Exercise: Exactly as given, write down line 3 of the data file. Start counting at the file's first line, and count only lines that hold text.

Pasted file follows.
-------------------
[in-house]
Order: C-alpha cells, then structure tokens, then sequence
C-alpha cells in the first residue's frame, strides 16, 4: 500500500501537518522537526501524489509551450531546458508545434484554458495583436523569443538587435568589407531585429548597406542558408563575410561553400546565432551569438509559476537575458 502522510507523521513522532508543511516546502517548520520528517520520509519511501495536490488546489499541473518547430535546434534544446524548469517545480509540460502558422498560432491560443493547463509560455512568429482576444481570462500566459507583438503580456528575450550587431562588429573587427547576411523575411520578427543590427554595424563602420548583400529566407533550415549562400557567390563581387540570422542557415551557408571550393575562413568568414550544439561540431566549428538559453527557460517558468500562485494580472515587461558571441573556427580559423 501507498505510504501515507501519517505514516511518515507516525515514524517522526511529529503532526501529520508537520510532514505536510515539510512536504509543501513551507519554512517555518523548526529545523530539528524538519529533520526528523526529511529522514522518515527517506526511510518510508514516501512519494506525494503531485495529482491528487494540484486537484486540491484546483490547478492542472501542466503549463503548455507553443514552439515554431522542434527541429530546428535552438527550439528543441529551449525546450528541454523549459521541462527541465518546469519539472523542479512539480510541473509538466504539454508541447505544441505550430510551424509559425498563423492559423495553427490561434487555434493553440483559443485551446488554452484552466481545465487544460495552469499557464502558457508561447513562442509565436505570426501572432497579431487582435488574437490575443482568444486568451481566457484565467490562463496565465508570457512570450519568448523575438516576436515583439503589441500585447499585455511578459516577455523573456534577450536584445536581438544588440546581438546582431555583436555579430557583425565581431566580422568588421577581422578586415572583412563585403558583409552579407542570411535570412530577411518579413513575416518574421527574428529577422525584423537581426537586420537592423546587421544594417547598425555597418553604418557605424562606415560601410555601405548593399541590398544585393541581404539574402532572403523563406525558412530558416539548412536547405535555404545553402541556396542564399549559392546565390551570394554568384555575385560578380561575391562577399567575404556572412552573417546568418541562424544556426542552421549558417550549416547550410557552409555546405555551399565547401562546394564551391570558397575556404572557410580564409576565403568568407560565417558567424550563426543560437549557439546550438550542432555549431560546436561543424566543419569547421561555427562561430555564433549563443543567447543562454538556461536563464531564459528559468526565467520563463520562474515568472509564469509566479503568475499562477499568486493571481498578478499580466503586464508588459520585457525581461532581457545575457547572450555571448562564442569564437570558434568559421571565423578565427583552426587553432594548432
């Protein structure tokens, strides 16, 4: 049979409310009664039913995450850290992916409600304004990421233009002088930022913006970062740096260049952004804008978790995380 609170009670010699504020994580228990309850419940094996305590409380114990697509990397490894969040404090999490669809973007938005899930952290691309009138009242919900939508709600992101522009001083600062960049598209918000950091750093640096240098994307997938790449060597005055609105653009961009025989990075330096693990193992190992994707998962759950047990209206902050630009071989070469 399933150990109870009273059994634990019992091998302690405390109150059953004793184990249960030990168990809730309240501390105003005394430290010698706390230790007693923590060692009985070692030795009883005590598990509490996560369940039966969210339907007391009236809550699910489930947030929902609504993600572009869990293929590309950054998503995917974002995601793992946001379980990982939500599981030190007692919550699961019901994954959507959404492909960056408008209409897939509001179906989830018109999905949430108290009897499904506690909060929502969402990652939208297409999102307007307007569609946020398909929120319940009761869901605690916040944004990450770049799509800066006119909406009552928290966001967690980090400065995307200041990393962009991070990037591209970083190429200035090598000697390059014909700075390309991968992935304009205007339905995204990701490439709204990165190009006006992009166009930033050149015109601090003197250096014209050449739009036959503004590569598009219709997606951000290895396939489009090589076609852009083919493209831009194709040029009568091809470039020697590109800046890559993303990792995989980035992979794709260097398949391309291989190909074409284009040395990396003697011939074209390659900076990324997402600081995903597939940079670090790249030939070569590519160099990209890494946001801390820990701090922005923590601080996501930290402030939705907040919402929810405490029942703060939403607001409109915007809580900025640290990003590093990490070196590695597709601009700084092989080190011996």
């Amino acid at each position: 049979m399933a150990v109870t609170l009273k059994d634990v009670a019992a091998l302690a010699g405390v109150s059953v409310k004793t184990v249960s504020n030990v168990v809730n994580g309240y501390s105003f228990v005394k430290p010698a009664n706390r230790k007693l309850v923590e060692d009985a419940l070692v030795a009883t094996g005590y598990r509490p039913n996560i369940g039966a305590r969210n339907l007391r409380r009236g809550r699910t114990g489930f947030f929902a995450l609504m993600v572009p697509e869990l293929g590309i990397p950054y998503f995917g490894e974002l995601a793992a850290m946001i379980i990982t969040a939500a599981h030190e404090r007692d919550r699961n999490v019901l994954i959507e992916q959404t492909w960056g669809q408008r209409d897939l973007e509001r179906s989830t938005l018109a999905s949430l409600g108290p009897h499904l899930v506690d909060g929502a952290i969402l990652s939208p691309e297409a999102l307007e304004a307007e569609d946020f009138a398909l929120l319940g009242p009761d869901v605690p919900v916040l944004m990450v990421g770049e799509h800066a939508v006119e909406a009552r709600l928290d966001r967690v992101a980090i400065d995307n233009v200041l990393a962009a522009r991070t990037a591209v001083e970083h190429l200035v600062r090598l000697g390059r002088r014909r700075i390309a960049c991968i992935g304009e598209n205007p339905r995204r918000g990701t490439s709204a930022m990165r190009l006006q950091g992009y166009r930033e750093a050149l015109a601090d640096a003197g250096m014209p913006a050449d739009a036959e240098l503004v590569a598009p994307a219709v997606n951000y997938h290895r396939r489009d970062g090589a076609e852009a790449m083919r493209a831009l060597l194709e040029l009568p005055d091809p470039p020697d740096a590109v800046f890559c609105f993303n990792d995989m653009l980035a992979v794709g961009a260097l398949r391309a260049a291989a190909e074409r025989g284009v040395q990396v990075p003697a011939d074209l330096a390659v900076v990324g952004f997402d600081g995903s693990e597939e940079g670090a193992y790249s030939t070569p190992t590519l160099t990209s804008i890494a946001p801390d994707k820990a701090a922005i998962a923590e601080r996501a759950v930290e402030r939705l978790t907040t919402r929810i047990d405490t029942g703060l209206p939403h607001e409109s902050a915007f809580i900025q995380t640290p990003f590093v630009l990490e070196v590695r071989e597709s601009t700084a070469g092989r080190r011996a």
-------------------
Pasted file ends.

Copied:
C-alpha cells in the first residue's frame, strides 16, 4: 500500500501537518522537526501524489509551450531546458508545434484554458495583436523569443538587435568589407531585429548597406542558408563575410561553400546565432551569438509559476537575458 502522510507523521513522532508543511516546502517548520520528517520520509519511501495536490488546489499541473518547430535546434534544446524548469517545480509540460502558422498560432491560443493547463509560455512568429482576444481570462500566459507583438503580456528575450550587431562588429573587427547576411523575411520578427543590427554595424563602420548583400529566407533550415549562400557567390563581387540570422542557415551557408571550393575562413568568414550544439561540431566549428538559453527557460517558468500562485494580472515587461558571441573556427580559423 501507498505510504501515507501519517505514516511518515507516525515514524517522526511529529503532526501529520508537520510532514505536510515539510512536504509543501513551507519554512517555518523548526529545523530539528524538519529533520526528523526529511529522514522518515527517506526511510518510508514516501512519494506525494503531485495529482491528487494540484486537484486540491484546483490547478492542472501542466503549463503548455507553443514552439515554431522542434527541429530546428535552438527550439528543441529551449525546450528541454523549459521541462527541465518546469519539472523542479512539480510541473509538466504539454508541447505544441505550430510551424509559425498563423492559423495553427490561434487555434493553440483559443485551446488554452484552466481545465487544460495552469499557464502558457508561447513562442509565436505570426501572432497579431487582435488574437490575443482568444486568451481566457484565467490562463496565465508570457512570450519568448523575438516576436515583439503589441500585447499585455511578459516577455523573456534577450536584445536581438544588440546581438546582431555583436555579430557583425565581431566580422568588421577581422578586415572583412563585403558583409552579407542570411535570412530577411518579413513575416518574421527574428529577422525584423537581426537586420537592423546587421544594417547598425555597418553604418557605424562606415560601410555601405548593399541590398544585393541581404539574402532572403523563406525558412530558416539548412536547405535555404545553402541556396542564399549559392546565390551570394554568384555575385560578380561575391562577399567575404556572412552573417546568418541562424544556426542552421549558417550549416547550410557552409555546405555551399565547401562546394564551391570558397575556404572557410580564409576565403568568407560565417558567424550563426543560437549557439546550438550542432555549431560546436561543424566543419569547421561555427562561430555564433549563443543567447543562454538556461536563464531564459528559468526565467520563463520562474515568472509564469509566479503568475499562477499568486493571481498578478499580466503586464508588459520585457525581461532581457545575457547572450555571448562564442569564437570558434568559421571565423578565427583552426587553432594548432